On the second point, of how the PE landscape will change, around half the respondents felt that changes to regulations and taxation are likely to damage the business’ wealth- creating potential in developed markets in next two years. Also, those surveyed believed that almost a quarter of the existing GPs would not be able to raise a fund in the next seven years, and that they’ll go out of business.
A third factor that stands out in the report is that buyout funds—PE funds that typically use debt significantly in deals—have made the most significant contribution to LPs’ returns. That rather goes against a counterview that there’ll be a shakeout in the buyout world.
A December 2008 report brought out by Boston Consulting Group and Spain’s IESE Business School indicated that at least 20% of the 100 largest leveraged buyout PE firms— and possibly as much as 40%— could go out of business within two to three years. “More disturbingly, most PE firms’ (referring to buyout funds) portfolio companies are expected to default on their debts, which are estimated at about $1 trillion (Rs48.20 trillion),” the report had said.
Nicum, however, explains that the Coller report is in no way contradictory to the view that there’s going to be a shakeout in buyout managers.
“People have expressed concerns about where the buyout community is heading, and among our deal flow right now, we’re certainly seeing a lot of people trying to sell positions in the large buyout funds,” he said. One reason is LPs have made very large commitments which they cannot fund any more, and the second that those underlying funds have been invested in very heavily leveraged businesses. So, going into a downturn, they’re looking at those funds and thinking performance is not going to be adversely affected.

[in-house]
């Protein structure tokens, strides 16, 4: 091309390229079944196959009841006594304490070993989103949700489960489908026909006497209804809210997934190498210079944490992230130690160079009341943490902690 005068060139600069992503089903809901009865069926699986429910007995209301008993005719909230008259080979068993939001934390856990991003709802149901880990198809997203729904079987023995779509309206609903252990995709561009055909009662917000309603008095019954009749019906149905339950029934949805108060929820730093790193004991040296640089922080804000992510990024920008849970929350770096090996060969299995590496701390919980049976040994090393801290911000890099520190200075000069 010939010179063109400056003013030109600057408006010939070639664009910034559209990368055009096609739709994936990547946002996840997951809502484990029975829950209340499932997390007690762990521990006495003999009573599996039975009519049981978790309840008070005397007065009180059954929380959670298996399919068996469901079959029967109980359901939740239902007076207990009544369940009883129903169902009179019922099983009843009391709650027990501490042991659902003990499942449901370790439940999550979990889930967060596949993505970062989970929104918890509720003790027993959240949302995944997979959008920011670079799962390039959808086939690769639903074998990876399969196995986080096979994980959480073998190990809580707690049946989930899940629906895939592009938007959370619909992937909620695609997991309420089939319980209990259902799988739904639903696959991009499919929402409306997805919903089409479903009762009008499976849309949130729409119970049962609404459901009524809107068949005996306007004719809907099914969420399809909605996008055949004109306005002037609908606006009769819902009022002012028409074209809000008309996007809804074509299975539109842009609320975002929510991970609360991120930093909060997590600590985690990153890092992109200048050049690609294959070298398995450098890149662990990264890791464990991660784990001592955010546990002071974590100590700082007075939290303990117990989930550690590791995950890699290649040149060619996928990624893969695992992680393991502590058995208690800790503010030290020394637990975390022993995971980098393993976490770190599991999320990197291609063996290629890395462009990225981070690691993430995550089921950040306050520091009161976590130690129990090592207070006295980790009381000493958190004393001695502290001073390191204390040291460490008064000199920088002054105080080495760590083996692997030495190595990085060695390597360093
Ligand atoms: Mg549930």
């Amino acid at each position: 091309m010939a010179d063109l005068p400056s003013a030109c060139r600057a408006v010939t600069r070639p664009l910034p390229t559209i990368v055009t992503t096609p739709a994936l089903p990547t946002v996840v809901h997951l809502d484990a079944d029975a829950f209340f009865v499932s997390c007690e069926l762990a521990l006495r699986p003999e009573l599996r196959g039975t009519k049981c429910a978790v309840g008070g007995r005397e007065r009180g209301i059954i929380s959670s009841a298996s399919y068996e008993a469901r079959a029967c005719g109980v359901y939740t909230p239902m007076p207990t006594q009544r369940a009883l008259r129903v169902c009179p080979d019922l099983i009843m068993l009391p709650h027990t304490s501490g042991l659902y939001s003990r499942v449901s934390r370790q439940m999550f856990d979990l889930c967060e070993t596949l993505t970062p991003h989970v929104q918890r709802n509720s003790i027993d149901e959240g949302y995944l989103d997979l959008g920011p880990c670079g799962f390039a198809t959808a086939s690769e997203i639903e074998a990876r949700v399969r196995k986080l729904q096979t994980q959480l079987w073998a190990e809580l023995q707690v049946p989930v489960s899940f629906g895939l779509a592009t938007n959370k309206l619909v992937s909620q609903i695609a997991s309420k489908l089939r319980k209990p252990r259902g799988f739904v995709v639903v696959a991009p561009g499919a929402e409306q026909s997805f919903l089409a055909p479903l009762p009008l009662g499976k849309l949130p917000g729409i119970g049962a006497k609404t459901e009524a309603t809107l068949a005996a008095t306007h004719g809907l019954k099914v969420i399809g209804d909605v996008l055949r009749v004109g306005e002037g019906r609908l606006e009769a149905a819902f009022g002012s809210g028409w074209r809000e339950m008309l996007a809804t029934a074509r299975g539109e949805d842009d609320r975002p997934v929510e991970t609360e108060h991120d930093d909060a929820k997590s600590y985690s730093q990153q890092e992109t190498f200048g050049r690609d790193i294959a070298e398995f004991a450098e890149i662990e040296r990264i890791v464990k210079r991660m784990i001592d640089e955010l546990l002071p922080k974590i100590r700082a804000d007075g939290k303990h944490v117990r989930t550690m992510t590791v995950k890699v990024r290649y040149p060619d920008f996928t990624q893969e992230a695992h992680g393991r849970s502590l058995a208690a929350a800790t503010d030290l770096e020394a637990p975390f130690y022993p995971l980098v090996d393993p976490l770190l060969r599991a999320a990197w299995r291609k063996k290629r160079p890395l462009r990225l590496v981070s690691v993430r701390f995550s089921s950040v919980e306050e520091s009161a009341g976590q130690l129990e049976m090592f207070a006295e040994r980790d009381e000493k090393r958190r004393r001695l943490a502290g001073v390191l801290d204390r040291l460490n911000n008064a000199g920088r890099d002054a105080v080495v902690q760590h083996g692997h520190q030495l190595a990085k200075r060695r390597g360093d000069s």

Nicum adds that a couple of factors could play into why LPs say that buyout funds have delivered higher returns thus far.
“Buyouts have been a large proportion, particularly for Western investors. There’s a causal link you would have there with the kind of returns they are getting out of those. Also, it’s fair to say that in the last cycle—between 2002 and 2007—buyout firms, particularly in Western Europe and the US performed spectacularly well. Anyone who had exposure to that vintage of funds will have seen exceptional returns from there in their overall private equity book,” he said.
He says it’d be interesting to see the answer to that question (which type of fund has delivered the maximum returns?) if you asked people in three years’ time. Perhaps, the hits they’ve taken in their recent buyout funds would mean that their investments in venture or growth capital funds, could be contributing more to returns.
The India angle
While the survey does not demarcate preferred PE destinations for LPs, Nicum said that there is no question that India and China both remain attractive to PE investors.
“Whether this interest translates into commitments to Indian funds in the next 18-24 months, though, remains to be seen. It is less a question of whether investors have the appetite for investment than of whether individual investors have capital available to commit,” he said.
And as is evident from the survey, with capital scarce, LPs are becoming more selective about the GPs they will back. “In the next fundraising cycle there will be a flight to quality, or at least to perceived quality. This will be a global phenomenon. However, in emerging PE markets such as India, judging manager quality is something LPs will find particularly tricky given the relatively short track records of most GPs,” he said.